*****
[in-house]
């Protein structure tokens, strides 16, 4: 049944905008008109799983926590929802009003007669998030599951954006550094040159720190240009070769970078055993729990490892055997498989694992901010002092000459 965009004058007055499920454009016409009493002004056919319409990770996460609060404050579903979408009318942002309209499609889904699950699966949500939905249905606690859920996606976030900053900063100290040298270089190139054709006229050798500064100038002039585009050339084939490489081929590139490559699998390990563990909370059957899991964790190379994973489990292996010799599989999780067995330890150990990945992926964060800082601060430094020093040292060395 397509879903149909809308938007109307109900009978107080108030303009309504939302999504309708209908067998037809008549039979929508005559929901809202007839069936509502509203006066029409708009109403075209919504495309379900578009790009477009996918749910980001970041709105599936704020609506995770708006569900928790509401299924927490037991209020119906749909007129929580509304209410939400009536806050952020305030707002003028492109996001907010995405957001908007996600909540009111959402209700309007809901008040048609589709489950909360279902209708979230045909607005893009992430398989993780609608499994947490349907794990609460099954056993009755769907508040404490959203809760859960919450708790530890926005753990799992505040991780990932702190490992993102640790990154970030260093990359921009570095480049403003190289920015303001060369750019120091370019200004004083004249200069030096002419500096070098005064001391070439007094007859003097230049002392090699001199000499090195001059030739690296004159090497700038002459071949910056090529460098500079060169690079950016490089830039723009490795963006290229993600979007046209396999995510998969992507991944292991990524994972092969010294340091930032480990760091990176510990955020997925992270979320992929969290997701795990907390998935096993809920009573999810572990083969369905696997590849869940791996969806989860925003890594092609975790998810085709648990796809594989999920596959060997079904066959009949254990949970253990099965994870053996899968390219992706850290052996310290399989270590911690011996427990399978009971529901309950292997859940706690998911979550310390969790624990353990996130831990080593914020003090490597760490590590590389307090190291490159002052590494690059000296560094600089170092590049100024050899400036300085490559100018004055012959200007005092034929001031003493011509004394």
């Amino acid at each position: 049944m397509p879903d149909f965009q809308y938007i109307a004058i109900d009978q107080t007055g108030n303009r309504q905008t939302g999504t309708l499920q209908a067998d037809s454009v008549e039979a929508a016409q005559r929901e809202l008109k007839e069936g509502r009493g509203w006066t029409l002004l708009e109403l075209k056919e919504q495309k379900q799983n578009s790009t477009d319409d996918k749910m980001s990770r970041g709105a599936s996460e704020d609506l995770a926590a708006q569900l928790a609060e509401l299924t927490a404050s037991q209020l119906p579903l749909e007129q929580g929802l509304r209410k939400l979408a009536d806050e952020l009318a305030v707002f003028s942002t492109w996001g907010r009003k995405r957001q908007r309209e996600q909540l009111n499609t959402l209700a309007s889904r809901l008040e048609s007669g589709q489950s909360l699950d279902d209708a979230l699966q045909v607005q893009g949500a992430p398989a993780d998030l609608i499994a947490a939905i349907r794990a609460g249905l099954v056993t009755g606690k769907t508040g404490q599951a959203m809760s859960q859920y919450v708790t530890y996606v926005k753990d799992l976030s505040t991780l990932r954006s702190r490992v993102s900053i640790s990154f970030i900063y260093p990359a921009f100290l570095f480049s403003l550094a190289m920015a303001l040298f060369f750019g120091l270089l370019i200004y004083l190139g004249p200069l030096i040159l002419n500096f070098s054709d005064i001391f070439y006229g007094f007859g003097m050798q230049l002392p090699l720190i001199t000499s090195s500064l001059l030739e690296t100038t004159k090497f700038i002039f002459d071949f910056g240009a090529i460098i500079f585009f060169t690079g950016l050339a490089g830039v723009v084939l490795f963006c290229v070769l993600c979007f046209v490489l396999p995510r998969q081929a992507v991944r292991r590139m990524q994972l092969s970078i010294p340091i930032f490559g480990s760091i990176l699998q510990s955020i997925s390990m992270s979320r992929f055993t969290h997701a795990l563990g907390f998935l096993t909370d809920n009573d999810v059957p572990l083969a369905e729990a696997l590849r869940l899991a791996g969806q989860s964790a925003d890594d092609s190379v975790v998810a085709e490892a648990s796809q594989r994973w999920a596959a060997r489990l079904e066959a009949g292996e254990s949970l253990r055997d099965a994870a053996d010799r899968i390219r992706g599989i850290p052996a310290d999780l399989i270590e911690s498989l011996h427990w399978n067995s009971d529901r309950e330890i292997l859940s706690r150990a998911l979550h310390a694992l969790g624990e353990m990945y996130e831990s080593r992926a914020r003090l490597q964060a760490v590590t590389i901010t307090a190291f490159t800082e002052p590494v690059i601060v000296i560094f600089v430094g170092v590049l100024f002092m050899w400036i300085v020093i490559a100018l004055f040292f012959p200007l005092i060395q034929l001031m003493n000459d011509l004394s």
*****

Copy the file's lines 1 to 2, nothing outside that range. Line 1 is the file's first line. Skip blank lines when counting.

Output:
[in-house]
């Protein structure tokens, strides 16, 4: 049944905008008109799983926590929802009003007669998030599951954006550094040159720190240009070769970078055993729990490892055997498989694992901010002092000459 965009004058007055499920454009016409009493002004056919319409990770996460609060404050579903979408009318942002309209499609889904699950699966949500939905249905606690859920996606976030900053900063100290040298270089190139054709006229050798500064100038002039585009050339084939490489081929590139490559699998390990563990909370059957899991964790190379994973489990292996010799599989999780067995330890150990990945992926964060800082601060430094020093040292060395 397509879903149909809308938007109307109900009978107080108030303009309504939302999504309708209908067998037809008549039979929508005559929901809202007839069936509502509203006066029409708009109403075209919504495309379900578009790009477009996918749910980001970041709105599936704020609506995770708006569900928790509401299924927490037991209020119906749909007129929580509304209410939400009536806050952020305030707002003028492109996001907010995405957001908007996600909540009111959402209700309007809901008040048609589709489950909360279902209708979230045909607005893009992430398989993780609608499994947490349907794990609460099954056993009755769907508040404490959203809760859960919450708790530890926005753990799992505040991780990932702190490992993102640790990154970030260093990359921009570095480049403003190289920015303001060369750019120091370019200004004083004249200069030096002419500096070098005064001391070439007094007859003097230049002392090699001199000499090195001059030739690296004159090497700038002459071949910056090529460098500079060169690079950016490089830039723009490795963006290229993600979007046209396999995510998969992507991944292991990524994972092969010294340091930032480990760091990176510990955020997925992270979320992929969290997701795990907390998935096993809920009573999810572990083969369905696997590849869940791996969806989860925003890594092609975790998810085709648990796809594989999920596959060997079904066959009949254990949970253990099965994870053996899968390219992706850290052996310290399989270590911690011996427990399978009971529901309950292997859940706690998911979550310390969790624990353990996130831990080593914020003090490597760490590590590389307090190291490159002052590494690059000296560094600089170092590049100024050899400036300085490559100018004055012959200007005092034929001031003493011509004394």